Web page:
Prevention Disease prevention includes measures not only to prevent the occurrence of disease, such as risk factor reduction, but also to arrest its progress and reduce its consequences once established.
Definition Primordial prevention is defined as prevention of risk factors themselves, beginning with change in social and environmental conditions in which these factors are observed to develop, and continuing for high risk children, adolescents and young adults.
Primordial prevention, a relatively new concept, is receiving special attention in the prevention of chronic diseases. For example, many adult health problems (e.g. obesity, hypertension) have their early origins in childhood, because this is the time when lifestyles are formed.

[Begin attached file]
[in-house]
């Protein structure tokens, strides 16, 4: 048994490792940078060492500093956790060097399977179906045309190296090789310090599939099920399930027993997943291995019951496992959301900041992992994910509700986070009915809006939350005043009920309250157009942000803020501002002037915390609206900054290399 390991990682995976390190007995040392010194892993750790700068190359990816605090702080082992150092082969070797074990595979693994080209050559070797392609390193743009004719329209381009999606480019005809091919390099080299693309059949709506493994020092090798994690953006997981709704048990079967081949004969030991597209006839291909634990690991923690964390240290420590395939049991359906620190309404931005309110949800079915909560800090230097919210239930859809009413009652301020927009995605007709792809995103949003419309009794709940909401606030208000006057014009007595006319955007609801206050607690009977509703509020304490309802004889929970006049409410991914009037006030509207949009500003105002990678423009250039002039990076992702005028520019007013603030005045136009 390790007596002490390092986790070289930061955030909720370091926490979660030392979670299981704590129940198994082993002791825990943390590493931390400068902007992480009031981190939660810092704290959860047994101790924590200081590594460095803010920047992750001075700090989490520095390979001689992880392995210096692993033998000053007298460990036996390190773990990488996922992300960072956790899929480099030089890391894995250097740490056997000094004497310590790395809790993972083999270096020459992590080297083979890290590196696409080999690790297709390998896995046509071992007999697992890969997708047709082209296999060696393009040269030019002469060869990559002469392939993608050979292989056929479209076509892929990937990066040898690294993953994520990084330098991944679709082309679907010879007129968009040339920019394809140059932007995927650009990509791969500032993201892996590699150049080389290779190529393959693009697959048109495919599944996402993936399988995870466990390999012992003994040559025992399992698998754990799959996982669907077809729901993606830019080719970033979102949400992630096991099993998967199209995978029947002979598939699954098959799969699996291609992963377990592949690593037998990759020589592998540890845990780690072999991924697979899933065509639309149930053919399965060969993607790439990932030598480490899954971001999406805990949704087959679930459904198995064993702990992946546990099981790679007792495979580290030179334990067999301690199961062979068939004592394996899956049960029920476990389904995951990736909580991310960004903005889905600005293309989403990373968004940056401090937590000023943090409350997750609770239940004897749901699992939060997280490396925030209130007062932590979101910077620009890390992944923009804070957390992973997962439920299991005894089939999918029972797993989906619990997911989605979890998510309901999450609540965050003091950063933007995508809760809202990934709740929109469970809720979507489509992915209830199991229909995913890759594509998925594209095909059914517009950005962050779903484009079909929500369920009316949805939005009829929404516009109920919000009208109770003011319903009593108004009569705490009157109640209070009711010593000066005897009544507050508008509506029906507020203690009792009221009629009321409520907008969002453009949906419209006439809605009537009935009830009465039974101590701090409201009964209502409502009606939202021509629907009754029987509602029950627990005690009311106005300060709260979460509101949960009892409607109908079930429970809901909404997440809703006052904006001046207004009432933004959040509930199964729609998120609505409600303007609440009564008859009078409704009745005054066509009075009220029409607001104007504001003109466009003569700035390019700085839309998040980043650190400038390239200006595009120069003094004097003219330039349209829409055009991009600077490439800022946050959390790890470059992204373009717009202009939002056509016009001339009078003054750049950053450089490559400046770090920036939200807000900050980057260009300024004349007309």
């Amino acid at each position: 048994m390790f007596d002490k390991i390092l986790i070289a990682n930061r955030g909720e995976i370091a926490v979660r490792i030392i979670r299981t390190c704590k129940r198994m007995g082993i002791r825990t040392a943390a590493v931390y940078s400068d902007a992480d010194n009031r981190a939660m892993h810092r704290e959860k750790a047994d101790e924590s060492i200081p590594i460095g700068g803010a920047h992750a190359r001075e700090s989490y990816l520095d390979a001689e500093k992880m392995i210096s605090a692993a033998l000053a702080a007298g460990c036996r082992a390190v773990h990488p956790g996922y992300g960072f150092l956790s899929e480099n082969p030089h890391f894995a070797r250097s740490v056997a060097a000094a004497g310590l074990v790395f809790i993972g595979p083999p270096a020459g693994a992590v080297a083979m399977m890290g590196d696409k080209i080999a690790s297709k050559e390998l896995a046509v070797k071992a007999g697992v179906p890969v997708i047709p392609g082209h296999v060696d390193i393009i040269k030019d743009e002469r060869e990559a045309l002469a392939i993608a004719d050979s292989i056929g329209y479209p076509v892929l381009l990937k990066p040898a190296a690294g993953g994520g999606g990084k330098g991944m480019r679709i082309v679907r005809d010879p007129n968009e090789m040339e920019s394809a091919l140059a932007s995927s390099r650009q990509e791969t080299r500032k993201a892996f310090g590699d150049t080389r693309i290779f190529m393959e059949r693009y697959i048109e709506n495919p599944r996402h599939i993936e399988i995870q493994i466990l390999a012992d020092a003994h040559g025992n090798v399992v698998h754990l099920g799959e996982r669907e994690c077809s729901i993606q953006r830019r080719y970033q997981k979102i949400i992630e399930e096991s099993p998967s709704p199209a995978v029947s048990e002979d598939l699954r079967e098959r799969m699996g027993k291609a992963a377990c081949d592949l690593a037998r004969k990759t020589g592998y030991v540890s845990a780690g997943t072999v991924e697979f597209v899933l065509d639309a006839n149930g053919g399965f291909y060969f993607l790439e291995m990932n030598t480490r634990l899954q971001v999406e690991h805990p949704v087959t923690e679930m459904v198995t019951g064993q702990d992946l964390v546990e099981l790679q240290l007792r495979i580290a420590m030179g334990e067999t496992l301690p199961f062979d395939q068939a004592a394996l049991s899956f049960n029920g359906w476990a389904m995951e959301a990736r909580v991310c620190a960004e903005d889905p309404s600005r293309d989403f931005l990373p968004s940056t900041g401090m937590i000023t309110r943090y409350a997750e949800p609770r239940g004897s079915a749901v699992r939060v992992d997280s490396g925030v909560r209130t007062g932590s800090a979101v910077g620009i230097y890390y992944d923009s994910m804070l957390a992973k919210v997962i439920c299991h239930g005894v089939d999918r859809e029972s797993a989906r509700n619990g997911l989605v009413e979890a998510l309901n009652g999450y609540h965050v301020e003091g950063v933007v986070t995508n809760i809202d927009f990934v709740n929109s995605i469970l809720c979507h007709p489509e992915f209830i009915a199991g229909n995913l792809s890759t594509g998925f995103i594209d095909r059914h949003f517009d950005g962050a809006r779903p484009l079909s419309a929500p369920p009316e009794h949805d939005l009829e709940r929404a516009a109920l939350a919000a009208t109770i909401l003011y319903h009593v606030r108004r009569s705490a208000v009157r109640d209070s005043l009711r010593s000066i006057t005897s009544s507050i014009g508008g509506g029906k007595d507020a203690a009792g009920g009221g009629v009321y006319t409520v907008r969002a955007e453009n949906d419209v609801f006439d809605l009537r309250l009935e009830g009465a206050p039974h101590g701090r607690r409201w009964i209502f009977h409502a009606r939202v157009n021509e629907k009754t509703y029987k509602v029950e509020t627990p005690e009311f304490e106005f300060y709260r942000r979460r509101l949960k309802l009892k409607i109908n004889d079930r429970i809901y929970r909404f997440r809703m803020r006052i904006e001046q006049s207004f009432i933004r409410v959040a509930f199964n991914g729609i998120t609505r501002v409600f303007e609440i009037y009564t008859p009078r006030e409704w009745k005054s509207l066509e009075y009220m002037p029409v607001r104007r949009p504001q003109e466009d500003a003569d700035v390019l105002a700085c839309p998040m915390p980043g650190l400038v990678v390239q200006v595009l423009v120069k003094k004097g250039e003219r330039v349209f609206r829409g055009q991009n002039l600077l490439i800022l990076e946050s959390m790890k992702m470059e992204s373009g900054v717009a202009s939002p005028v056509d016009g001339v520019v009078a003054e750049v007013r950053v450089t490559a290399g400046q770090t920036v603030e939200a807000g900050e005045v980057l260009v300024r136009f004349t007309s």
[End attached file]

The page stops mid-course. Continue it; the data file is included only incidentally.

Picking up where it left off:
General access to energy- dense diets coupled with typically sedentary urban lifestyles creates a trend toward obesity and chronic disease.
It is important to change the milieu that promotes major risk factor development. Primordial prevention calls for changing the socio-economic status of society. A better socio-economic status correlates inversely with lifestyle factors like smoking, abnormal food patterns and exercise.
Primordial prevention begins in childhood when health risk behaviour begins. Parents, teachers and peer groups are important in imparting health education to children.